And what if your internal validation process is broken? See, I'm not actually very good at telling myself a did a good job and believing it. I'm much better at finding reasons why what I just accomplished doesn't count. Look, I've been spending more hours writing per day, or doing affiliated writing tasks that need doing. My daily word count has gone up. I'm submitting more stories more frequently. Two of my previous publications will debut in podcasts this year! The writing is going great...

And yet that little self-sabotaging voice in my head says, You're just making yourself a lot of busywork so you can feel accomplished.

It says, So how many of those 4,000+ words went toward actual publishable works?

It says, Easy to surpass five hours in a day when that's how far you are behind schedule.

It says, But what are you submitting lately? Not new stories. Not full-length stories. Certainly not good stories. You're scraping the bottom of the barrel in order to check off the Submissions Procedures to-do list item on a technicality.

There is no private workday writing-routine accomplishment so great that that little self-sabotaging voice can't tear it down. It will find a reason why the latest thing I did doesn't count.

So if I'm not getting external validation from acceptance letters and reviews and fans and stuff like that, and I'm not getting internal validation because that self-sabotaging jerk voice is overwhelming any sense of legitimate accomplishment, then where am I supposed to get any validation from at all?

Possibility one: Self-administered gold stars. Respond to the accomplishment by awarding myself some small tangible pleasure. It can be a literal gold star sticker, a small piece of chocolate, a walk in the sun, a few minutes playing a fun game. Main thing is, it's enjoyable. Self-sabotaging jerk-voice can make me question my right to feel accomplished, but it can't stop chocolate tasting good or gold stars being shiny and cheerful. Establishing a pattern of "accomplish something--get a yummy treat" can over time help dislodge the pattern of "accomplish something--realize it was worthless." Or at least give it some healthy competition.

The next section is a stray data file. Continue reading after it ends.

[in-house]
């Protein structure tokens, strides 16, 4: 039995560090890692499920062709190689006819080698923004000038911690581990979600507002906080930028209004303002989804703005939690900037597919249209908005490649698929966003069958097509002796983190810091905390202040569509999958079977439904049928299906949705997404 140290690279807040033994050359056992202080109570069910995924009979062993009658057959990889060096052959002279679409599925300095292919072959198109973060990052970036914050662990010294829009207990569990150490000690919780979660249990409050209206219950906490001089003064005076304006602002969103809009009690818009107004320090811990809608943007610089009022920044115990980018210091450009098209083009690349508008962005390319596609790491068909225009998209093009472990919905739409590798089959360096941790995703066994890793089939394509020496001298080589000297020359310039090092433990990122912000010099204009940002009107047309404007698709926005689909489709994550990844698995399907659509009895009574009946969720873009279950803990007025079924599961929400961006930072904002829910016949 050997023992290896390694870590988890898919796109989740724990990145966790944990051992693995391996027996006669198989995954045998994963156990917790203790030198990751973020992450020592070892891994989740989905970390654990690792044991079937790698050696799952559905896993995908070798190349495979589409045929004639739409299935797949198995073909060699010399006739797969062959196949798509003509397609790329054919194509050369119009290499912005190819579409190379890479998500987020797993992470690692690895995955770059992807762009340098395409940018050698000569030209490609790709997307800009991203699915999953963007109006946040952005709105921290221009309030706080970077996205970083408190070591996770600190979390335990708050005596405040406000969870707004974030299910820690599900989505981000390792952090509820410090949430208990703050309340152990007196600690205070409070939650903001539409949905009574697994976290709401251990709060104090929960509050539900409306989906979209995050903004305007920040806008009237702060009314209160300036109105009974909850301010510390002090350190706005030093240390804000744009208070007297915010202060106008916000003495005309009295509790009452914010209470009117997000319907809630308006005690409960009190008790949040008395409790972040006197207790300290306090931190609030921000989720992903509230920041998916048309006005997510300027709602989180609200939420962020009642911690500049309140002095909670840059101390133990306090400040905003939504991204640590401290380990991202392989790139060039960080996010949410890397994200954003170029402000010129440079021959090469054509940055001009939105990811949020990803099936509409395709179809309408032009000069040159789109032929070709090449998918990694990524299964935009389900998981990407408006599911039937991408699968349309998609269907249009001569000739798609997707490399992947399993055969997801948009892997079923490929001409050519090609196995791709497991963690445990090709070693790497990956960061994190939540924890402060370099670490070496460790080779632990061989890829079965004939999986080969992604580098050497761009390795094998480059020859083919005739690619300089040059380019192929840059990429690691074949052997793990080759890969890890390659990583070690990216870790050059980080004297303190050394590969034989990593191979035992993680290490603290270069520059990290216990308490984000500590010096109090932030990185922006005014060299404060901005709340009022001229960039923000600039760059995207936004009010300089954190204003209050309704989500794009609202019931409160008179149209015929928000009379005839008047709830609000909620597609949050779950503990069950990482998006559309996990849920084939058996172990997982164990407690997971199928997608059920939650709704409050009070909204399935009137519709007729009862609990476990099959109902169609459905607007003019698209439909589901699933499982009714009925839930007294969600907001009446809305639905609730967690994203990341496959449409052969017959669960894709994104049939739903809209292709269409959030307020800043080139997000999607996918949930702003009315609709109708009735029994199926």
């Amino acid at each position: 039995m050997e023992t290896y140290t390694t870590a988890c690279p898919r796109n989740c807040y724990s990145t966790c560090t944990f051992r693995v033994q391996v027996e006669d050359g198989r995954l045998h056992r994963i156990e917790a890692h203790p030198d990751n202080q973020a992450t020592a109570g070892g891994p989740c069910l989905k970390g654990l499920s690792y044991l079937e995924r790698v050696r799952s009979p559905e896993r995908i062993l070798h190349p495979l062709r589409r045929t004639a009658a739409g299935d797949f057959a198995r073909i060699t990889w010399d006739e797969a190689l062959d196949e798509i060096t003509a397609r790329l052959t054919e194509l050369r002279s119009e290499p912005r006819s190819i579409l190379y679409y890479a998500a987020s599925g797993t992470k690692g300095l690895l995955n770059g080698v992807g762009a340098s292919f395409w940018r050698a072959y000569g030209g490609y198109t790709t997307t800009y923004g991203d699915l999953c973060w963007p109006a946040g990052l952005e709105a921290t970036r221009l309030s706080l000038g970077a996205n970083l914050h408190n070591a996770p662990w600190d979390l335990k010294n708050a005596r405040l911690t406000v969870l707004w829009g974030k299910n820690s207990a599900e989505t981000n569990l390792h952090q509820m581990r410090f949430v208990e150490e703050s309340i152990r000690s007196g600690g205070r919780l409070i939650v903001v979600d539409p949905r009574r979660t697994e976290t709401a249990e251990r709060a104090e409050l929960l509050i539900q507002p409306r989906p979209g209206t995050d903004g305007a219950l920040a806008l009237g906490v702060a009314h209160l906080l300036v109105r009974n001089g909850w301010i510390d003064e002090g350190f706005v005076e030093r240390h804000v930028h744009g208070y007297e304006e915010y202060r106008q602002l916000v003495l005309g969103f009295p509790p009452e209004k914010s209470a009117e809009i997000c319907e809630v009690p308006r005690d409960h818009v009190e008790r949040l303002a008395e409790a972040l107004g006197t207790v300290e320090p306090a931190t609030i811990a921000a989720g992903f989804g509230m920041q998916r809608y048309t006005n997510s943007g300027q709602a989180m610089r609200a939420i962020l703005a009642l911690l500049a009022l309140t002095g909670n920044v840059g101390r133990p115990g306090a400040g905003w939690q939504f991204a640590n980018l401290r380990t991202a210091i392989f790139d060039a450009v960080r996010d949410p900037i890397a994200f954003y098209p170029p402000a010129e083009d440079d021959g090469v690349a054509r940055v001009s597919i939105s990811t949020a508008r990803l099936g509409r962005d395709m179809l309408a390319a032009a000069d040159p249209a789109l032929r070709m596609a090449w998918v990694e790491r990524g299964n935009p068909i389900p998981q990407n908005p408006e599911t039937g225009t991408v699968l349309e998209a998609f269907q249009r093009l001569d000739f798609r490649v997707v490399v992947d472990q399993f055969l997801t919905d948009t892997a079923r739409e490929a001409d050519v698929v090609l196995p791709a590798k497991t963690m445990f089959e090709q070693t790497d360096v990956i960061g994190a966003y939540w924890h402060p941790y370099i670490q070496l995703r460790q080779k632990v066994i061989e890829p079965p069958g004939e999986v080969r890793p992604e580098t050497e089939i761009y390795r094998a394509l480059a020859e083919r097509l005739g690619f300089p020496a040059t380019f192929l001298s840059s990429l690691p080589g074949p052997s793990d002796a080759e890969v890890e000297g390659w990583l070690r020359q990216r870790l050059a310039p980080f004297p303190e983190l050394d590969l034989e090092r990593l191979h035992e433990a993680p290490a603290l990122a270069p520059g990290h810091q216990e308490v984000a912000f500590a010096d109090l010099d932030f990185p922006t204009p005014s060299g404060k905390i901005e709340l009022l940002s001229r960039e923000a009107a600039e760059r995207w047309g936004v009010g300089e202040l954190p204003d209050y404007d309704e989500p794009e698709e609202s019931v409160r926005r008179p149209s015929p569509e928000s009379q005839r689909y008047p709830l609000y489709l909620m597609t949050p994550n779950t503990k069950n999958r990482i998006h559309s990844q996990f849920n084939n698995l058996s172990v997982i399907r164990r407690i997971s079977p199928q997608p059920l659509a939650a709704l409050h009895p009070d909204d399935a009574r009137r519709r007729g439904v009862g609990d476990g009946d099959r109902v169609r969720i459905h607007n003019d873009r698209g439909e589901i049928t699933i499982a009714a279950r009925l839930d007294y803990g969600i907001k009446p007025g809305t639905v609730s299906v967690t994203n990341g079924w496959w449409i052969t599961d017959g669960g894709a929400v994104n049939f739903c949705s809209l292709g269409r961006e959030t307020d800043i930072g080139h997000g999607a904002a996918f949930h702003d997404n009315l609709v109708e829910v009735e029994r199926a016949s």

Possibility two: Self-initiated external validation systems. Otherwise known as--you guessed it--gamification.

Take 4thewords as the example, since I'm using it right now this minute. 4thewords doesn't care if the 1300 words you defeat a dust-zombie Villager with were story draft, blog post, freewriting, or even a bunch of incoherent babble. Write 1300 words, defeat the Villager, get rewarded. You'd think that this would further fuel the Jerk-Brain--It would have rewarded you for pasting in 1300 words of lorem ipsum, so it doesn't mean anything--but, weirdly, that doesn't seem to be the case. Possibly because I know that I wouldn't just paste in 1300 words of lorem ipsum and call it writing. Possibly because the incoherent babble has a purpose.

And definitely because it's like that piece of chocolate: It still tastes good. It still feels good to see the pop-up that says "You WON a battle against Villager. You received 4 dust and 136 XP."

That last bit is the brain hack. It's magic. It should not work. I'm the one pulling the marionette's strings. I'm the one starting the robot on its preprogrammed sequence. And yet when the sequence completes and the robot says "Good job!" I react emotionally like my old Null-kitty getting belly rubs. Because even though I'm the one awarding it to myself, chocolate still tastes like good.

Basically, I've installed an artificial connector between "write a bunch of words" and "feel good about having written a bunch of words" to replace the built-in connection that got broken somewhere along the way. It's actually "feel good about the game quest that writing a bunch of words enabled you to complete," but it doesn't matter. It is still a direct line between writing and feeling good, and that line is vital to keeping me motivated to write.

Now, there's a whole 'nother speech Jerk-Brain likes to give me about what a pathetic specimen I am for needing all these brain-hacks and artificially induced belly rubs and chocolate when Real Writers Don't Need Tricks to Get Themselves to Write... but that speech, at least, I've learned to shrug off. "That may be so," I tell Jerk-Brain, "but I'm still writing."

adventures are what happens when you're busy making other plans that you subsequently get distracted from
Tue 2018-01-09 23:45:01 (single post)

Broke my New Year's streak of flawless workdays yesterday. Had to happen sometime. Had things on the schedule after which I felt tired and headachy and sick and good for nothing. So I wound up just doing my freewriting last night and not much else. (Of course I did my freewriting. I am not breaking my 4thewords streak if I can help it.)

The morning was taken up with a visit from an EnergySmart assessor who came to help us determine how energy-efficient our home was. Turns out, not very! Some of it we'll be able to improve, some we will not, at least not without cooperation from the Condominium Association Board. It will all be in a nicely itemized list with explanations and instructions when the assessment report comes in next week.

I mention this mostly in order to explain why I got none of my work done in the morning, and why I was counting on a productive afternoon. Which I didn't get. Well. Not in the way I had expected, anyway.